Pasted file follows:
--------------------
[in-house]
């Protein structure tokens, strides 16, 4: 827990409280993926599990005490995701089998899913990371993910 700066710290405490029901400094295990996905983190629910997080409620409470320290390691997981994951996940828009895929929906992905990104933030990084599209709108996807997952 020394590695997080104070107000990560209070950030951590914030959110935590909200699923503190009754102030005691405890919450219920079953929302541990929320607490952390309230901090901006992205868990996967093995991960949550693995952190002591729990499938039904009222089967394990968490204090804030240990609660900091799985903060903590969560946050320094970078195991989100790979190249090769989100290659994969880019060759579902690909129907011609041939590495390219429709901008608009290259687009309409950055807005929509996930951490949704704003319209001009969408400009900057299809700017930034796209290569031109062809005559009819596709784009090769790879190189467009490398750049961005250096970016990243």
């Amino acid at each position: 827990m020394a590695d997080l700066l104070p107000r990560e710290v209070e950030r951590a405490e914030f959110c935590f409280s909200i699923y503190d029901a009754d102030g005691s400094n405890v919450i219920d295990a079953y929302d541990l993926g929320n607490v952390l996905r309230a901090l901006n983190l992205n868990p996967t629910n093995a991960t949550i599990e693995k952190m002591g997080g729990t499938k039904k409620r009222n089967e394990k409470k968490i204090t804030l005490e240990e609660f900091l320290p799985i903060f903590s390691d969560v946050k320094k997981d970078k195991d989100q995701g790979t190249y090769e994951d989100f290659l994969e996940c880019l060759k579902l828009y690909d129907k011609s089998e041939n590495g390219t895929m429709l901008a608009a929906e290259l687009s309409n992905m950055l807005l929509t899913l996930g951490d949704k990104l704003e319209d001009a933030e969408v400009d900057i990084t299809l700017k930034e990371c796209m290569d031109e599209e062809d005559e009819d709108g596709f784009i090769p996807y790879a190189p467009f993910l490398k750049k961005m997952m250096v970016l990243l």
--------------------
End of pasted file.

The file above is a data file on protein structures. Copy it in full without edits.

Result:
[in-house]
């Protein structure tokens, strides 16, 4: 827990409280993926599990005490995701089998899913990371993910 700066710290405490029901400094295990996905983190629910997080409620409470320290390691997981994951996940828009895929929906992905990104933030990084599209709108996807997952 020394590695997080104070107000990560209070950030951590914030959110935590909200699923503190009754102030005691405890919450219920079953929302541990929320607490952390309230901090901006992205868990996967093995991960949550693995952190002591729990499938039904009222089967394990968490204090804030240990609660900091799985903060903590969560946050320094970078195991989100790979190249090769989100290659994969880019060759579902690909129907011609041939590495390219429709901008608009290259687009309409950055807005929509996930951490949704704003319209001009969408400009900057299809700017930034796209290569031109062809005559009819596709784009090769790879190189467009490398750049961005250096970016990243």
């Amino acid at each position: 827990m020394a590695d997080l700066l104070p107000r990560e710290v209070e950030r951590a405490e914030f959110c935590f409280s909200i699923y503190d029901a009754d102030g005691s400094n405890v919450i219920d295990a079953y929302d541990l993926g929320n607490v952390l996905r309230a901090l901006n983190l992205n868990p996967t629910n093995a991960t949550i599990e693995k952190m002591g997080g729990t499938k039904k409620r009222n089967e394990k409470k968490i204090t804030l005490e240990e609660f900091l320290p799985i903060f903590s390691d969560v946050k320094k997981d970078k195991d989100q995701g790979t190249y090769e994951d989100f290659l994969e996940c880019l060759k579902l828009y690909d129907k011609s089998e041939n590495g390219t895929m429709l901008a608009a929906e290259l687009s309409n992905m950055l807005l929509t899913l996930g951490d949704k990104l704003e319209d001009a933030e969408v400009d900057i990084t299809l700017k930034e990371c796209m290569d031109e599209e062809d005559e009819d709108g596709f784009i090769p996807y790879a190189p467009f993910l490398k750049k961005m997952m250096v970016l990243l």